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Old 02-25-14, 03:57 AM   #31
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how about a water analogy? If you only have 20 psi of water pressure, you're going to need much larger supply pipes to feed the same gpm than if you had 50 psi of water pressure.

Yes, the laws of physics still apply, but with R410a, the increased pressure and corresponding gas density lends itself to smaller hx size and tube diameter at the same exchange capacity. Obviously, this effect is much more prevalent in the condenser side.

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Old 02-25-14, 08:18 AM   #32
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I tried to find a copy of the Prapainop and Suen paper you mentioned, but none of the links I tried were live.

Do you have a working link to the paper?
http://www.ijera.com/papers/Vol2_issue4/BV24486493.pdf
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Old 02-25-14, 09:40 AM   #33
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Thanks for posting this very useful paper.

I did look at the authors and it gave me pause, as the world of HVAC was "ruled" by US businesses after WW2 and now the crown has been clearly passed to Asia.

Great info in this paper though, it will greatly inform our discussions.

Thanks.

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Old 02-25-14, 09:50 AM   #34
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Originally Posted by jeff5may View Post
how about a water analogy? If you only have 20 psi of water pressure, you're going to need much larger supply pipes to feed the same gpm than if you had 50 psi of water pressure.

Yes, the laws of physics still apply, but with R410a, the increased pressure and corresponding gas density lends itself to smaller hx size and tube diameter at the same exchange capacity. Obviously, this effect is much more prevalent in the condenser side.
I think that your comparison breaks down because the water analogy assumes pressure at one end of a pipe, and no pressure at the other end.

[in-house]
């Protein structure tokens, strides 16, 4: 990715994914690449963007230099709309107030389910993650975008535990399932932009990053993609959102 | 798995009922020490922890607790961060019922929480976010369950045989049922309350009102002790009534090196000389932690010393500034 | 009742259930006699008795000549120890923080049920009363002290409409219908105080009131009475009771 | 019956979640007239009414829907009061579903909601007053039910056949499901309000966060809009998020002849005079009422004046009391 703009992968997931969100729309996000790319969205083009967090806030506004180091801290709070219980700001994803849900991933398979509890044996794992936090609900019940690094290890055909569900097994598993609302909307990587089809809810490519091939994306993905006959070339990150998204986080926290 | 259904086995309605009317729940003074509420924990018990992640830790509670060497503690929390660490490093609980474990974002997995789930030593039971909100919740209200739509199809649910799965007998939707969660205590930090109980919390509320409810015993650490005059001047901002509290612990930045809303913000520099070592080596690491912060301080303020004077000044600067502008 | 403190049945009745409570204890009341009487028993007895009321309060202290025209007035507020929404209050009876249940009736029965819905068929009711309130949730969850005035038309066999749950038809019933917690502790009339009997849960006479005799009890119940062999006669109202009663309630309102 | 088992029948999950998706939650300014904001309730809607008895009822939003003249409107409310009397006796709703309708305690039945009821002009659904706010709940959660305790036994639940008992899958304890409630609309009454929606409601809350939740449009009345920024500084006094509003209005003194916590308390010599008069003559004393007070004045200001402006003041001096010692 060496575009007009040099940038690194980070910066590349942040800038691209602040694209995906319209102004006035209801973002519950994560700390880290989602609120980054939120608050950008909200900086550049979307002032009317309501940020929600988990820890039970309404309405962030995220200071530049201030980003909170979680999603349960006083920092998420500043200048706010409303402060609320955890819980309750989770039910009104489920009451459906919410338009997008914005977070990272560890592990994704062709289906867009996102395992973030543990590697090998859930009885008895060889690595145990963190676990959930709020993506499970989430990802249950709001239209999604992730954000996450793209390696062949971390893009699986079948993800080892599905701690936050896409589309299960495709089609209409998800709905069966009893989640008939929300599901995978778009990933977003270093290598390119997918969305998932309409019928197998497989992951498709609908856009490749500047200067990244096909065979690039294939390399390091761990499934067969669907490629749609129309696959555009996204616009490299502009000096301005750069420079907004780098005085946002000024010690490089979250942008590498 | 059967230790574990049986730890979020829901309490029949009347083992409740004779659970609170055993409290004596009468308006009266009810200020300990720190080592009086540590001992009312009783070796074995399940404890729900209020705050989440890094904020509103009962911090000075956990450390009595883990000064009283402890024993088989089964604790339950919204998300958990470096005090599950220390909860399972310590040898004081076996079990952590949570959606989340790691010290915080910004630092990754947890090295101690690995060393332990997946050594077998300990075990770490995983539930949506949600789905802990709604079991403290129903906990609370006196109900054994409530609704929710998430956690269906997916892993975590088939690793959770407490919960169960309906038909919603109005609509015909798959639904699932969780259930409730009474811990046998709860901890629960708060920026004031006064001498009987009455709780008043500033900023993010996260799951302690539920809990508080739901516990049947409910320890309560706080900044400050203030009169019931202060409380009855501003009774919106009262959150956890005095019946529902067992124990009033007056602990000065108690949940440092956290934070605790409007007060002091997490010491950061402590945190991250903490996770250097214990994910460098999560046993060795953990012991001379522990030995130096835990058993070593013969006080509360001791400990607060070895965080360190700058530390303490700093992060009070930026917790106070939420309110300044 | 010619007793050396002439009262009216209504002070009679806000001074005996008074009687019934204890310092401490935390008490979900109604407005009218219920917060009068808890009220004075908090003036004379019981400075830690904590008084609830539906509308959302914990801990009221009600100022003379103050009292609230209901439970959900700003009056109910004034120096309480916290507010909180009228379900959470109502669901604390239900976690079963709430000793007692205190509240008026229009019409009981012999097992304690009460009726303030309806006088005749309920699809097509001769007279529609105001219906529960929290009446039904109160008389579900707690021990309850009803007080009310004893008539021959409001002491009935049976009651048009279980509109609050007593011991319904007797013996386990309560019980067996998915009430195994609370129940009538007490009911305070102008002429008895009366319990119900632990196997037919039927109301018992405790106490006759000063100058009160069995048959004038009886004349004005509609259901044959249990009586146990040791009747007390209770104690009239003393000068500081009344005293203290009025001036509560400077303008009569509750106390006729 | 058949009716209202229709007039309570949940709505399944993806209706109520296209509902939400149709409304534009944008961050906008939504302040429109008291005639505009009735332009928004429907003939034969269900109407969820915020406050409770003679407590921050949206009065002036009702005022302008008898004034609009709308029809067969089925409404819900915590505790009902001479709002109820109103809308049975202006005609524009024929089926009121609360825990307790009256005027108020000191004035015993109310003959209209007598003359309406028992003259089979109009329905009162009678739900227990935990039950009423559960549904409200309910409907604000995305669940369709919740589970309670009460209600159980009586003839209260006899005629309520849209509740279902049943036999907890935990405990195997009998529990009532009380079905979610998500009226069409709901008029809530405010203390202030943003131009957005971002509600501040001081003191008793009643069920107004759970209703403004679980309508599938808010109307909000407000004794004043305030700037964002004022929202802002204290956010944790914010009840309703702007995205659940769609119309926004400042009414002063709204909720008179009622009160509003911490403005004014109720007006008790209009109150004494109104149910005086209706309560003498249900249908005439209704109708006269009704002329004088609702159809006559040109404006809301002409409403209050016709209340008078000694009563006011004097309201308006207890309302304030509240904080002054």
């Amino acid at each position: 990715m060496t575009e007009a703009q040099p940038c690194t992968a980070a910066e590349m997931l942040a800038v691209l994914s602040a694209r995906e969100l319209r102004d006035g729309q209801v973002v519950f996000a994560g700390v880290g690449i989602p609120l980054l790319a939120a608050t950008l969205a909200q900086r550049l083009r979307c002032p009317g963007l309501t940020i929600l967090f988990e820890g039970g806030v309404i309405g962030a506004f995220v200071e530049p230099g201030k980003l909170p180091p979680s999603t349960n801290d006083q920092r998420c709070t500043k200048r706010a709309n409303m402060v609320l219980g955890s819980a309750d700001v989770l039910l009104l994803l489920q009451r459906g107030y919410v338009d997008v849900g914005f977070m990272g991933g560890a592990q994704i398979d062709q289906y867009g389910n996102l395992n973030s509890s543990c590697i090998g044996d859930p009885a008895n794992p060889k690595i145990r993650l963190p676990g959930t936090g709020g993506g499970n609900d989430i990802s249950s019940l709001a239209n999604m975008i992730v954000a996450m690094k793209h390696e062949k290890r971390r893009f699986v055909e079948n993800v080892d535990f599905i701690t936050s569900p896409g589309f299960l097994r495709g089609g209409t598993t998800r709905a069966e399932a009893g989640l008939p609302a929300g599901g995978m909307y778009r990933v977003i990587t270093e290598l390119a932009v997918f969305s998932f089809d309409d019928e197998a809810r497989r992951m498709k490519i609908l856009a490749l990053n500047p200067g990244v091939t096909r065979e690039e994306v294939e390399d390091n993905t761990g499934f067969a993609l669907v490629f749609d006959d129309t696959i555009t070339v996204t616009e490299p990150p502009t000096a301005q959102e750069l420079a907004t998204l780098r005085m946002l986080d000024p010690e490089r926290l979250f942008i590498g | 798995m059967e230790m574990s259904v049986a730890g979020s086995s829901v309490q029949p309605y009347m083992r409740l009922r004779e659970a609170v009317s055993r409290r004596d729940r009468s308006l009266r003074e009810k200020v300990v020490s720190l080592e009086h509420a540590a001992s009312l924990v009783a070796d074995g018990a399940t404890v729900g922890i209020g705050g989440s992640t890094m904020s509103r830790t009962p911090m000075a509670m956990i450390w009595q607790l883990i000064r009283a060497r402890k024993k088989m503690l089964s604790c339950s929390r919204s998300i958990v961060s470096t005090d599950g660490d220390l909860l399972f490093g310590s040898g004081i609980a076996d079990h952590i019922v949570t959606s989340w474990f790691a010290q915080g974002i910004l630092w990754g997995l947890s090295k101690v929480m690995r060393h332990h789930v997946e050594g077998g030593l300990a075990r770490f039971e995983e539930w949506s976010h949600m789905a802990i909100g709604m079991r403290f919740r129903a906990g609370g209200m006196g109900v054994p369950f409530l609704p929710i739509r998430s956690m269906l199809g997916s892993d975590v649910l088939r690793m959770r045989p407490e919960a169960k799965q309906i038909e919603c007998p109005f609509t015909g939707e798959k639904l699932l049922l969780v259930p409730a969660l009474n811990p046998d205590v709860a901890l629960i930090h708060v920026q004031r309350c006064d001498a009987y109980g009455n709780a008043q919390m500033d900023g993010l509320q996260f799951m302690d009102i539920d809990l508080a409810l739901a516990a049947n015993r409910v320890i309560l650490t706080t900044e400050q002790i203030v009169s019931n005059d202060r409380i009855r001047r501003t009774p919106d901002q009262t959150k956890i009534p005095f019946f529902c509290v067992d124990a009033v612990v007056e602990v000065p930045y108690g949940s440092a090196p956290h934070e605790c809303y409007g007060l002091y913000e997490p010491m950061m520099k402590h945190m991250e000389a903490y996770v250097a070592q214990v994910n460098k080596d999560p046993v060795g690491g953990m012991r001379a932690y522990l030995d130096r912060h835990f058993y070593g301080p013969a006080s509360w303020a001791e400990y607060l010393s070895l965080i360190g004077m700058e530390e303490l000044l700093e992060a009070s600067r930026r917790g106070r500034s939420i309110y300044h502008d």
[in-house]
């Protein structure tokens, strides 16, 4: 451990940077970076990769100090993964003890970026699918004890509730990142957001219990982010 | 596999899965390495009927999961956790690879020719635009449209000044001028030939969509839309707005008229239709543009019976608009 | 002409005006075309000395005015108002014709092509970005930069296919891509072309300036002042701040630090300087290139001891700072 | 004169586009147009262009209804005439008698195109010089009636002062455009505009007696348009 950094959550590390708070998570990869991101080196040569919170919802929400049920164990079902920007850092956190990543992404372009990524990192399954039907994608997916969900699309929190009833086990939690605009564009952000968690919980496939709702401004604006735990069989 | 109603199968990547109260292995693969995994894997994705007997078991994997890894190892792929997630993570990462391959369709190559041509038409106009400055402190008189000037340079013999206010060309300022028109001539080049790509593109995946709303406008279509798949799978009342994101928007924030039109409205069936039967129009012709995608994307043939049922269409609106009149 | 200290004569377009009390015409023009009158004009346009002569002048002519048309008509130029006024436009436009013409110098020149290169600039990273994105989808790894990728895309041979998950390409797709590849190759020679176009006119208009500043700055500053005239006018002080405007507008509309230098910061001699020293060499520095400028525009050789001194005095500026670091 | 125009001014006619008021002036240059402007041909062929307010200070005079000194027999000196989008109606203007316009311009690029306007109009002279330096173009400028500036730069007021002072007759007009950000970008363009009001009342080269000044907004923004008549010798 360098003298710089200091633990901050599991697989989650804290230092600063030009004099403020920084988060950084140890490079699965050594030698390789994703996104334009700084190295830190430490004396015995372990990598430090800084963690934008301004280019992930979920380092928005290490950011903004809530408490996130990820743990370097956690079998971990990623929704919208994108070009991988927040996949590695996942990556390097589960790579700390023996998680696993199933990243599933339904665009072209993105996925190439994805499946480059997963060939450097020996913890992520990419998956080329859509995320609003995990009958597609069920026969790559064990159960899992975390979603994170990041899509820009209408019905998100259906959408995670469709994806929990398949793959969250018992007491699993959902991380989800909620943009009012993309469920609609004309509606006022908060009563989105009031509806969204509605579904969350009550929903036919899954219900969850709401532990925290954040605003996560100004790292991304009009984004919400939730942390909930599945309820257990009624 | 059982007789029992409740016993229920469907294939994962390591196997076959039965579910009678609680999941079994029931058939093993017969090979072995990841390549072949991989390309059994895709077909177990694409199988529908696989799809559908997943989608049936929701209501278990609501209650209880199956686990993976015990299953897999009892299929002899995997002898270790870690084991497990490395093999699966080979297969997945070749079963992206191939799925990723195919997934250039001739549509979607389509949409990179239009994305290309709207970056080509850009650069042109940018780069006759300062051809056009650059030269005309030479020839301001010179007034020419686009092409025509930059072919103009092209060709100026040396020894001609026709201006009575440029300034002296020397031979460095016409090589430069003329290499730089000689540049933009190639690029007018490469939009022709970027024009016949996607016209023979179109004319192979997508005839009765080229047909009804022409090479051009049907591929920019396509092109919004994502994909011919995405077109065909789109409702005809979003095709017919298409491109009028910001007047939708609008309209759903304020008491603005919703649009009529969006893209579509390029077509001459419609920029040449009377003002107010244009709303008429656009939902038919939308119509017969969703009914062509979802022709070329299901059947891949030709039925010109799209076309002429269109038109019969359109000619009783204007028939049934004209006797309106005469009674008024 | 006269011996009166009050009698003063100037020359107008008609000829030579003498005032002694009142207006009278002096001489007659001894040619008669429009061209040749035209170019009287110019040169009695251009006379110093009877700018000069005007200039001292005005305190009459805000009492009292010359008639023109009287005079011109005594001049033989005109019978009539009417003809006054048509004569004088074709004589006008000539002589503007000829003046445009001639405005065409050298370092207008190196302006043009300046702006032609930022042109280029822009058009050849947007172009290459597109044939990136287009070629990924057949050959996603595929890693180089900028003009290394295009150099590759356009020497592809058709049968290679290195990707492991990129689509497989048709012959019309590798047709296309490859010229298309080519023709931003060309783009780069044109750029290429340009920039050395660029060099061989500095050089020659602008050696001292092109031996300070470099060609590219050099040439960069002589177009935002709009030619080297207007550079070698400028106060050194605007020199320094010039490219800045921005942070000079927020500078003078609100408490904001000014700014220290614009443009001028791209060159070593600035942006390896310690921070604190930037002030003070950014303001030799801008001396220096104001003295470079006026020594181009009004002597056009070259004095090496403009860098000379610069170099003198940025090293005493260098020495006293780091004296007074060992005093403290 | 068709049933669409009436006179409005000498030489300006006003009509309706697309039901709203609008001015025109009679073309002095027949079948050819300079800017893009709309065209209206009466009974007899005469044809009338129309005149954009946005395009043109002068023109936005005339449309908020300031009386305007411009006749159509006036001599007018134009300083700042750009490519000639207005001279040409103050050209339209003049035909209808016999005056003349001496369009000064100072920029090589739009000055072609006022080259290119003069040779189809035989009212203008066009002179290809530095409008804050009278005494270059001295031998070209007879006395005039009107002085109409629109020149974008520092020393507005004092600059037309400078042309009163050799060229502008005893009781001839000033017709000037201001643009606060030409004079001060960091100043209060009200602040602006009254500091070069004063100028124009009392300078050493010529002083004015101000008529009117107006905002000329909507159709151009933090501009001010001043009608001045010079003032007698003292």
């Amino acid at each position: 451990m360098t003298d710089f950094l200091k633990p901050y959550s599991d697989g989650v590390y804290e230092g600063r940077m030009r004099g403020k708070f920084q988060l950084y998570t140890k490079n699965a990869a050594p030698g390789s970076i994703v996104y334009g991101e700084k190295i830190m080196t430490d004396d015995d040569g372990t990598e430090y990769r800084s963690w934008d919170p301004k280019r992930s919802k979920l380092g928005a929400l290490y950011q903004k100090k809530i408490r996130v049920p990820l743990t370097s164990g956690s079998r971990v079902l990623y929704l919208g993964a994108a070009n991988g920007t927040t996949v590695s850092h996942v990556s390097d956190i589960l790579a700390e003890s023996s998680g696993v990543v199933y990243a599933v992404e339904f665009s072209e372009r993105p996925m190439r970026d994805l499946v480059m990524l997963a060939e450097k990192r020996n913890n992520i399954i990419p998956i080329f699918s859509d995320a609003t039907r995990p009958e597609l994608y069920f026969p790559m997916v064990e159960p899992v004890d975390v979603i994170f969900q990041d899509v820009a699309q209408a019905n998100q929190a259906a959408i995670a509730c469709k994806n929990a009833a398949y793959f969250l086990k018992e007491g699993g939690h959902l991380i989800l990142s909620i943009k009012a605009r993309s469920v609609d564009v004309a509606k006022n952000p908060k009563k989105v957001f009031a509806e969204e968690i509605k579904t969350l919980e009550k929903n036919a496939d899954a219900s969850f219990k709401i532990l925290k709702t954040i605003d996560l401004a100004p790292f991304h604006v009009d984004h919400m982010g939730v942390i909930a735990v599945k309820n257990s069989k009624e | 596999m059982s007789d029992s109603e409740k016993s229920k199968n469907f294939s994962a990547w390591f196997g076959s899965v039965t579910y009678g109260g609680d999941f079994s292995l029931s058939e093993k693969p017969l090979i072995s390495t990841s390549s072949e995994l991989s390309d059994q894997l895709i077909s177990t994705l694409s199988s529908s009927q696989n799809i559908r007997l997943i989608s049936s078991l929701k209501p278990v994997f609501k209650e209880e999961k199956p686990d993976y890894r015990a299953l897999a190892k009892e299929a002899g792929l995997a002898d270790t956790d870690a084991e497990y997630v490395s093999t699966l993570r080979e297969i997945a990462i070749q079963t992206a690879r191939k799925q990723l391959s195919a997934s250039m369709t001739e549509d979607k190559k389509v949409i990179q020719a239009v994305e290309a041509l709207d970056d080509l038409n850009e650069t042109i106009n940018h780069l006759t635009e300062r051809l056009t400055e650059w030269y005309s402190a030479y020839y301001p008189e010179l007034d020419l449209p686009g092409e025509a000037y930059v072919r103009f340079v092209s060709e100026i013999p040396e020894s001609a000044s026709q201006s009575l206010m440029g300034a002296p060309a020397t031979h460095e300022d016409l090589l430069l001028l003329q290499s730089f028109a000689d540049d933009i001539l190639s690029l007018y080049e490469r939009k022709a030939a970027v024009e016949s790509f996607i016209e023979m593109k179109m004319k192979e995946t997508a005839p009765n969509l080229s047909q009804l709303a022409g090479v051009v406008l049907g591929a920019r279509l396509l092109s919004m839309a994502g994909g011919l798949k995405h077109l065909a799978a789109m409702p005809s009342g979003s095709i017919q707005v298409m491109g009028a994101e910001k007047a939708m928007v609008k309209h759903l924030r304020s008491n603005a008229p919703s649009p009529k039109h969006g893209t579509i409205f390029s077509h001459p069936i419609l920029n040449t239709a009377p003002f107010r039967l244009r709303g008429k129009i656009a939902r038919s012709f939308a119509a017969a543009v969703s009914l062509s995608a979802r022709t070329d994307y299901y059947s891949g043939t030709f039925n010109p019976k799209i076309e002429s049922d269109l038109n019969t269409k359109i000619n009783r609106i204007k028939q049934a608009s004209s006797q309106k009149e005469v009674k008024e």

In the refrigeration circuit, all events take place within a hermetically sealed 'world', thus the pressure is balanced. Refrigerant flow is caused by the "unbalancing of pressure" due to the work of the compressor.

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Old 02-25-14, 11:04 AM   #35
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I did look at the authors and it gave me pause, as the world of HVAC was "ruled" by US businesses after WW2 and now the crown has been clearly passed to Asia.
The US may still dominate the business world but research left our shores more than 30 years ago. I was a member of the Society of Automotive Engineers in the 80's and 90's. By then nearly all the SAE papers were coming out of Japan.
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Old 02-25-14, 04:50 PM   #36
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Originally Posted by AC_Hacker View Post
I think that your comparison breaks down because the water analogy assumes pressure at one end of a pipe, and no pressure at the other end.

In the refrigeration circuit, all events take place within a hermetically sealed 'world', thus the pressure is balanced. Refrigerant flow is caused by the "unbalancing of pressure" due to the work of the compressor.

-AC
Ok, lets get detaily.

In a typical R22 unit, we have 70 psig low side and 225 psig high side pressures. In a R410a unit, these pressures are 120 psig and 350 psig respectively. So we have twice as much pressure, nearly. R410a therefore has nearly twice as much gas per unit of volume compared to R22. This helps the heat capacity a lot. So much that it throws everything off balance by 40%. You need either 40% less compressor or 40% more heat exchanger to balance the load.

With home- or mini-split-sized heat pumps, the trend has been to add 40% more heat exchanger. A previously 1 ton sized compressor has now been spec'd to 1.5 tons for R410a use, and that part was easy. The heat exchangers have been altered to have more capacity per square inch of face area by doing what? Instead of a hx that has 3 circuits of 3/8 inch pipe in them, they now have 6 circuits of 3/16 inch pipe in them. The pipes are also stacked closer together.

The result is just like a new 1.5L vtech motor that has more horsepower than an old 2.8L slant six motor used to. The new breed of heat exchangers have much lower internal volumes, less weight, and higher flow rates than the old ones did. Guess what? Noone cares that they have 15% more pressure drop. The R410a works anyways. Less refrigerant charge, less copper, less weight, more capacity. TADA!

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Old 02-25-14, 05:16 PM   #37
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R410a is a 50/50 mix of R32 and R125. R32 makes a great refrigerant (competitive with R290), but R125 isn't particularly good. Look it up and you'll find that R125 has a high GWP. As it turns out, it was really put in so the fluorocarbon companies would have an excuse to phase it out when the patents expire!

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